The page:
Wednesday, May 25, 2011

Reading Journal - Songs of Love and Death, Martin and Dozois

Songs of Love and Death: All Original Tales of Star Crossed Love
I started reading Songs of Love and Death: All Original Tales of Star Crossed Love the other night. For those who do not know, it is a short story anthology edited by George R. R. Martin and Gardner Dozois. I suspect the theme is obvious?

I'm not very far into it, to be honest, but I wanted to use this as an opportunity to mention the other anthology released last year by Martin and Dozois, Warriors.

I've never been much into short stories - reading them or writing them. When I have written shorts, they've been scenes only, with the purpose of delivering an emotional response.

But, as a writer, I'm all too familiar with the value of the short story as a way to break into the 'scene', as it were. That's the advice everyone gives.

WarriorsMoreso, I spent much of last year and the year before reading book review blogs, and I heard of all these wonderful authors that I was unfamiliar with. The problem being, in my mind, is that I'm terribly picky about who I read - and - they can't ALL be that good, can they?

Or maybe they can. I don't know.

Anyway, I figured getting Warriors was safe, because at least Martin had a short story based on the characters in The Hedge Knight in there, and I'd never read any of those. (What kind of ASoIaF fan am I?! Hedge Knight is the quintessential prequel to A Game of Thrones, dontcha know?)

Warriors didn't disappoint. I learned something important about anthologies. They don't all have to be super awesome. The whole "something for everyone". What was more important, however, was that I got to read stories from some authors whose career I've been following one way or the other.

And their writing may have either not been what I was expecting or was even better than I thought it would be. And that's good.

Songs then becomes this natural choice. Thematically, to go from unusual or interesting warriors to lovers, from conflict to romance (in theory), shows the author's abilities in that regard.

Plus, I have this idea for Zherlios, a character arc which is an ode to Shakespeare - and I am paranoid that it's already been written. (Haha?)(I'm kidding, of course it's been written, by Shakespeare. I'm taking a theme and making it my own. It's an homage to ole Will.)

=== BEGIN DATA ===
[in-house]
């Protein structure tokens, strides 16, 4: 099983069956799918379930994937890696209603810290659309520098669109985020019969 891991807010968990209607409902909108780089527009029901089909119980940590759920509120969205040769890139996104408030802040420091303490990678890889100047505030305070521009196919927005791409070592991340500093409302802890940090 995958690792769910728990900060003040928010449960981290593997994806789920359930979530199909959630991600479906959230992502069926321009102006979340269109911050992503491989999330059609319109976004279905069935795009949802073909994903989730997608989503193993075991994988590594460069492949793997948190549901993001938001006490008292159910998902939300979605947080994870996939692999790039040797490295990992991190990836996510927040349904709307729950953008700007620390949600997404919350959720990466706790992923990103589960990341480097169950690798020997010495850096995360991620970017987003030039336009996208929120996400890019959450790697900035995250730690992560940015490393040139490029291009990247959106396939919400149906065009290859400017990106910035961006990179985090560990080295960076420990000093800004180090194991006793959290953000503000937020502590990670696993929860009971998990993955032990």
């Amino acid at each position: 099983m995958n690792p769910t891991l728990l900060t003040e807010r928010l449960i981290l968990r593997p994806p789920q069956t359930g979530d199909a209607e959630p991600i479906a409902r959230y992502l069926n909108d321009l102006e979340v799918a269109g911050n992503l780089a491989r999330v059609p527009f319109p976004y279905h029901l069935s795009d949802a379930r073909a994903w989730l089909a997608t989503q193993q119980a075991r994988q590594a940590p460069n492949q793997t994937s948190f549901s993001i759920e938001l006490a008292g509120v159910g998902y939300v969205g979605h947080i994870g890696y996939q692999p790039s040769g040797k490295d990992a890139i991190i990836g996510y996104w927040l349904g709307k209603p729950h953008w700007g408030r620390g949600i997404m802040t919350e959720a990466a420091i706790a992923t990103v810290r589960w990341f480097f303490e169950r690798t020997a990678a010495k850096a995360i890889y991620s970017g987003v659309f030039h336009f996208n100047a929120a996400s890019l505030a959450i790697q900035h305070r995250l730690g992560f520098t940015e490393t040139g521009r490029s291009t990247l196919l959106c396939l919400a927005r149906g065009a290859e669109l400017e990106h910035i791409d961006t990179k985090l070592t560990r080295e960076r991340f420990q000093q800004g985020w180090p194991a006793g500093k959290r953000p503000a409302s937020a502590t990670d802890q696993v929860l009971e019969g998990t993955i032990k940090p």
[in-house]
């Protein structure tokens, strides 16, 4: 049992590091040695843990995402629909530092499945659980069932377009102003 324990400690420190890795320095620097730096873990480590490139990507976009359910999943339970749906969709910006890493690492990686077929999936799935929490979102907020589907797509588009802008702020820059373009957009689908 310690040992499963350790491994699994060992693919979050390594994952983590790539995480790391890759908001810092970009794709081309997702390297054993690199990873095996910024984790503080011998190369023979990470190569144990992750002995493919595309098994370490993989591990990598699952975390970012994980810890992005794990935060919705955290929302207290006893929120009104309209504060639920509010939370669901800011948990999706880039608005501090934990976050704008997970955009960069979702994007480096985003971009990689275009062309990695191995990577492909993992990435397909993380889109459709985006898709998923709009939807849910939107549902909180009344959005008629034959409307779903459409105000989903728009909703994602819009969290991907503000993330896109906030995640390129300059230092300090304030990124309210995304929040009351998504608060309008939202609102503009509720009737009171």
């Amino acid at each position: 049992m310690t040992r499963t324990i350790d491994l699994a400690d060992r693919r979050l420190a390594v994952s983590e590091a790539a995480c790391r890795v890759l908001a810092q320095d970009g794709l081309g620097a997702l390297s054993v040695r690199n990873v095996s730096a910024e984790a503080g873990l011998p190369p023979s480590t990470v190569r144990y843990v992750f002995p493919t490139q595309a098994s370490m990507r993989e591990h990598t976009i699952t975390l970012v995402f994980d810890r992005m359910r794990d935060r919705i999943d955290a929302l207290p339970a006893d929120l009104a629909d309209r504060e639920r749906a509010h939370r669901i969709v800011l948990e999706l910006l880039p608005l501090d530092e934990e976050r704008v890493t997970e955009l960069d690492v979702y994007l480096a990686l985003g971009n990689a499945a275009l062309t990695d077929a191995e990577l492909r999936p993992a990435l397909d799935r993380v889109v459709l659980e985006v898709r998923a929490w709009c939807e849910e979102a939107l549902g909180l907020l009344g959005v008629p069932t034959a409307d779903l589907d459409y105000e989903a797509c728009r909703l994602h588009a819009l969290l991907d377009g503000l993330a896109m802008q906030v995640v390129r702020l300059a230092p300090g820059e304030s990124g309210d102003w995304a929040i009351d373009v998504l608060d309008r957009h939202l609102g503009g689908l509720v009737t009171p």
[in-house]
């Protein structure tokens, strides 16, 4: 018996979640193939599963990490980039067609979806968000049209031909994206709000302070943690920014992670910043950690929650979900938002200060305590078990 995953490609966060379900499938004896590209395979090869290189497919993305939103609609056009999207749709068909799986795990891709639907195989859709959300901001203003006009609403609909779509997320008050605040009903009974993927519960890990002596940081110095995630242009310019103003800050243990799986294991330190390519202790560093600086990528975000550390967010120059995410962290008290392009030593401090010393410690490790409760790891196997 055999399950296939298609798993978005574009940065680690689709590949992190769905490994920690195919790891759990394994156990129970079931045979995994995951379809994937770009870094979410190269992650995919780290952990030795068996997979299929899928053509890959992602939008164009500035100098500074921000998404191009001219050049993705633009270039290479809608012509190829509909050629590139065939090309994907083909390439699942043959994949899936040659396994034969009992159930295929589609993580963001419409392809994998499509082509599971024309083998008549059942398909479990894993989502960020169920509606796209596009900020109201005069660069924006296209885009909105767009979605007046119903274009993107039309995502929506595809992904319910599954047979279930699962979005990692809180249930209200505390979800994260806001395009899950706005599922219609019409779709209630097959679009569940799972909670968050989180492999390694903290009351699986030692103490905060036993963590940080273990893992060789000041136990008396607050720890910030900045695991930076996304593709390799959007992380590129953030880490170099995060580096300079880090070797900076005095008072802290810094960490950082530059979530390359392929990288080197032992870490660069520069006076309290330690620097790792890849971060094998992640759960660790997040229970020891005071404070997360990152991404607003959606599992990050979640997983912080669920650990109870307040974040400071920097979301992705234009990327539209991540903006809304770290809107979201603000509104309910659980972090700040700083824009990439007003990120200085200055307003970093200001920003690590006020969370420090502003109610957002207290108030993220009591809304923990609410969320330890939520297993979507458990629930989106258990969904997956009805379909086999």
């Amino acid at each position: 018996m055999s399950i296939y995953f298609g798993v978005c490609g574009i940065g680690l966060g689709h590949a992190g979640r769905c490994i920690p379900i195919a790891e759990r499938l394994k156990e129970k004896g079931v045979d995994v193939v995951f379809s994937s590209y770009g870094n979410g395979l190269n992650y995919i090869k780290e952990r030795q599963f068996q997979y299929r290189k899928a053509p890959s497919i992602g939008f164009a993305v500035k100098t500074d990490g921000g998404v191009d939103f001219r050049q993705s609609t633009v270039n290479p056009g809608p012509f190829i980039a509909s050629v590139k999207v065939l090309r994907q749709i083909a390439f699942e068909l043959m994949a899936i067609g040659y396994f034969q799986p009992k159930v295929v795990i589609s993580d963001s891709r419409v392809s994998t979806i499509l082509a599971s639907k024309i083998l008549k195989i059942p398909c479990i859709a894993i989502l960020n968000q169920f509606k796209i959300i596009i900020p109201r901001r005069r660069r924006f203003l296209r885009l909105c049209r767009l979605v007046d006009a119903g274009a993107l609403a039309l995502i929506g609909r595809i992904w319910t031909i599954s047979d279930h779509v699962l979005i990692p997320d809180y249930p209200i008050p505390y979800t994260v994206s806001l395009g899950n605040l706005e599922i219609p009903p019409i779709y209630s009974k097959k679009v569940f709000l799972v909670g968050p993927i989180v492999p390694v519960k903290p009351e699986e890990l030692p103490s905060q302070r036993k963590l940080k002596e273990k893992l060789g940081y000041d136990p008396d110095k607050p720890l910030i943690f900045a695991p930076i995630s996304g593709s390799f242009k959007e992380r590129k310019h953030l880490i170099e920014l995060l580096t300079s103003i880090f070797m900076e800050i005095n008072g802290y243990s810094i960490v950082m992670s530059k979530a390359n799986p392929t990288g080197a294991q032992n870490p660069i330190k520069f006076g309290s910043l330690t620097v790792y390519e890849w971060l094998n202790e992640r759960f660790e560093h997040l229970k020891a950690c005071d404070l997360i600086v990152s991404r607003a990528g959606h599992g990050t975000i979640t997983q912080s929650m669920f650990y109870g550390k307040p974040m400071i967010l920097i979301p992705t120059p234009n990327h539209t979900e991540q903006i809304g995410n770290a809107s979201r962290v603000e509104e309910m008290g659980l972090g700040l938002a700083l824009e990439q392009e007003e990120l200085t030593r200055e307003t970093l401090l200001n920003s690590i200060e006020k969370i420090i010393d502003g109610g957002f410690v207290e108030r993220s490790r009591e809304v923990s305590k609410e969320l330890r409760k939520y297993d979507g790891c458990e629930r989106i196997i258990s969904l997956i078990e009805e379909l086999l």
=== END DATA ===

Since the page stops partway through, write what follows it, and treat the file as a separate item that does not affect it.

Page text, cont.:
Seriously though, if it's already been done quite this way, I'd rather find out now.

Four stories, so far.

Love Hurts, Jim Butcher. I like Jim Butcher, having devoured his Codex Alera over the past couple of years. I've got notes that I copied from his LiveJournal on writing advice taped to my desk. I've never yet read any of his Dresden Files material, so this was a fun introduction to the character and the world in which he lives.

The Marrying Maid, Jo Beverley. Was unfamiliar with the author until I read this. She did an excellent job of blending mythological elements into her Victorian era tale. While not generally the genre I read in, the story was well paced and enjoyable.

Rooftops, Carrie Vaughn. After reading her story here and also in Warriors, Carrie Vaughn makes it to my "must read" list (once I wander back to urban fantasy). Her style, characterization, prose is - for lack of a better phrase - compelling. Her story in Warriors still comes to my mind on occasion, and I read that months ago.

Hurt Me, M.L.N. Hanover (pseudonym for Daniel Abraham). Here's an author that I've been waiting to read - he's been very productive in recent years and frankly, anyone that GRRM works with can't stink, right? I tease. Objectively speaking, this story could only have one possible outcome. But, once you're reading it, that answer is not there. It's this incredible twist of fate, a balance that's all too perfect and bizarre. Hanover brushes the very edge of sadomasochism (as if the title didn't warn of that) with superb skill, such that the most conservative reader is likely to be only mildly shaken. In short (ha?), I was impressed.

Aside, the Speculative Scotsman did a more in-depth analysis of the story.
Thirteen more stories left... looking very forward to the tales from Neil Gaiman and Jacqueline Carey, as well as the authors I do not know overly well.

The Lies of Locke LamoraBut! These days, I have to keep fantasy on the stack, so while I'm slowly indulging Songs, tonight I'm going to start reading a book by an author I have not yet read. The Lies of Locke Lamora by Scott Lynch. Excellent reviews on Librarything, but that's not why I picked it.

Dark Fantasy, boys and girls. After reading Joe Abercrombie, I want to diversify my experience while I try to understand what people think "dark" fantasy really is.

What are you reading these days?

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